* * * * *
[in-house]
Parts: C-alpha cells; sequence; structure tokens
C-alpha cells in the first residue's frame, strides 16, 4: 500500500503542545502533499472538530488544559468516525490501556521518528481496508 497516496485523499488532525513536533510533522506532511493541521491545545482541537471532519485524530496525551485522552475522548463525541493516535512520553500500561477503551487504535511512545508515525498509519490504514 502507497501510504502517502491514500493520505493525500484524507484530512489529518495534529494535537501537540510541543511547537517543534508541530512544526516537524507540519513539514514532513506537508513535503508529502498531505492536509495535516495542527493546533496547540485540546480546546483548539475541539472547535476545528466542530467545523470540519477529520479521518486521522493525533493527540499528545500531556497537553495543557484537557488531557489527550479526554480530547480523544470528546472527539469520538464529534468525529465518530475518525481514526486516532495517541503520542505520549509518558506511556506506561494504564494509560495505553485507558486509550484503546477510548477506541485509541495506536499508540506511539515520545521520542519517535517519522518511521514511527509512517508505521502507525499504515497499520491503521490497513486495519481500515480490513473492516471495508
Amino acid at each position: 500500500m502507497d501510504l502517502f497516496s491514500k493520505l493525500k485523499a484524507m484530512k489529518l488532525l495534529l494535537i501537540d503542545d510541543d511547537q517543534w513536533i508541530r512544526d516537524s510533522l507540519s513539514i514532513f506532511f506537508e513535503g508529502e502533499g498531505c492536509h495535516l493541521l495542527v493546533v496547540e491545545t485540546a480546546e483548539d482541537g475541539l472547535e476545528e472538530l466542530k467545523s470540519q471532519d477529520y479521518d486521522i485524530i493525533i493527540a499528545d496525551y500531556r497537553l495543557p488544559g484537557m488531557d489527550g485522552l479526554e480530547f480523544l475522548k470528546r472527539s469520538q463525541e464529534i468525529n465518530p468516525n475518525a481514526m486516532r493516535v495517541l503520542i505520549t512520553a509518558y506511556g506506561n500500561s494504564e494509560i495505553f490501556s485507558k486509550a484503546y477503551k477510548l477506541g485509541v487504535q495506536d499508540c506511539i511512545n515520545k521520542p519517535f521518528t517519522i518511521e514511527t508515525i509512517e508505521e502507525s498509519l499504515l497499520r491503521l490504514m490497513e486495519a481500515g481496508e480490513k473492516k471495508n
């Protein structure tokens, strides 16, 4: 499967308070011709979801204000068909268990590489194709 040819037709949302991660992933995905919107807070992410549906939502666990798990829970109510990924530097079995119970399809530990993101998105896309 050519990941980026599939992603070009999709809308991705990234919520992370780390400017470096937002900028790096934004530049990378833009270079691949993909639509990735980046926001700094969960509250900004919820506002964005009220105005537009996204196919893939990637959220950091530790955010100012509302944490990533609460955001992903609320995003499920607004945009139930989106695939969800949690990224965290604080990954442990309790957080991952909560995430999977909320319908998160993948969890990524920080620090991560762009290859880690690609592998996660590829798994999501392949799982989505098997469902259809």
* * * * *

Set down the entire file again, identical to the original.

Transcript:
[in-house]
Parts: C-alpha cells; sequence; structure tokens
C-alpha cells in the first residue's frame, strides 16, 4: 500500500503542545502533499472538530488544559468516525490501556521518528481496508 497516496485523499488532525513536533510533522506532511493541521491545545482541537471532519485524530496525551485522552475522548463525541493516535512520553500500561477503551487504535511512545508515525498509519490504514 502507497501510504502517502491514500493520505493525500484524507484530512489529518495534529494535537501537540510541543511547537517543534508541530512544526516537524507540519513539514514532513506537508513535503508529502498531505492536509495535516495542527493546533496547540485540546480546546483548539475541539472547535476545528466542530467545523470540519477529520479521518486521522493525533493527540499528545500531556497537553495543557484537557488531557489527550479526554480530547480523544470528546472527539469520538464529534468525529465518530475518525481514526486516532495517541503520542505520549509518558506511556506506561494504564494509560495505553485507558486509550484503546477510548477506541485509541495506536499508540506511539515520545521520542519517535517519522518511521514511527509512517508505521502507525499504515497499520491503521490497513486495519481500515480490513473492516471495508
Amino acid at each position: 500500500m502507497d501510504l502517502f497516496s491514500k493520505l493525500k485523499a484524507m484530512k489529518l488532525l495534529l494535537i501537540d503542545d510541543d511547537q517543534w513536533i508541530r512544526d516537524s510533522l507540519s513539514i514532513f506532511f506537508e513535503g508529502e502533499g498531505c492536509h495535516l493541521l495542527v493546533v496547540e491545545t485540546a480546546e483548539d482541537g475541539l472547535e476545528e472538530l466542530k467545523s470540519q471532519d477529520y479521518d486521522i485524530i493525533i493527540a499528545d496525551y500531556r497537553l495543557p488544559g484537557m488531557d489527550g485522552l479526554e480530547f480523544l475522548k470528546r472527539s469520538q463525541e464529534i468525529n465518530p468516525n475518525a481514526m486516532r493516535v495517541l503520542i505520549t512520553a509518558y506511556g506506561n500500561s494504564e494509560i495505553f490501556s485507558k486509550a484503546y477503551k477510548l477506541g485509541v487504535q495506536d499508540c506511539i511512545n515520545k521520542p519517535f521518528t517519522i518511521e514511527t508515525i509512517e508505521e502507525s498509519l499504515l497499520r491503521l490504514m490497513e486495519a481500515g481496508e480490513k473492516k471495508n
């Protein structure tokens, strides 16, 4: 499967308070011709979801204000068909268990590489194709 040819037709949302991660992933995905919107807070992410549906939502666990798990829970109510990924530097079995119970399809530990993101998105896309 050519990941980026599939992603070009999709809308991705990234919520992370780390400017470096937002900028790096934004530049990378833009270079691949993909639509990735980046926001700094969960509250900004919820506002964005009220105005537009996204196919893939990637959220950091530790955010100012509302944490990533609460955001992903609320995003499920607004945009139930989106695939969800949690990224965290604080990954442990309790957080991952909560995430999977909320319908998160993948969890990524920080620090991560762009290859880690690609592998996660590829798994999501392949799982989505098997469902259809």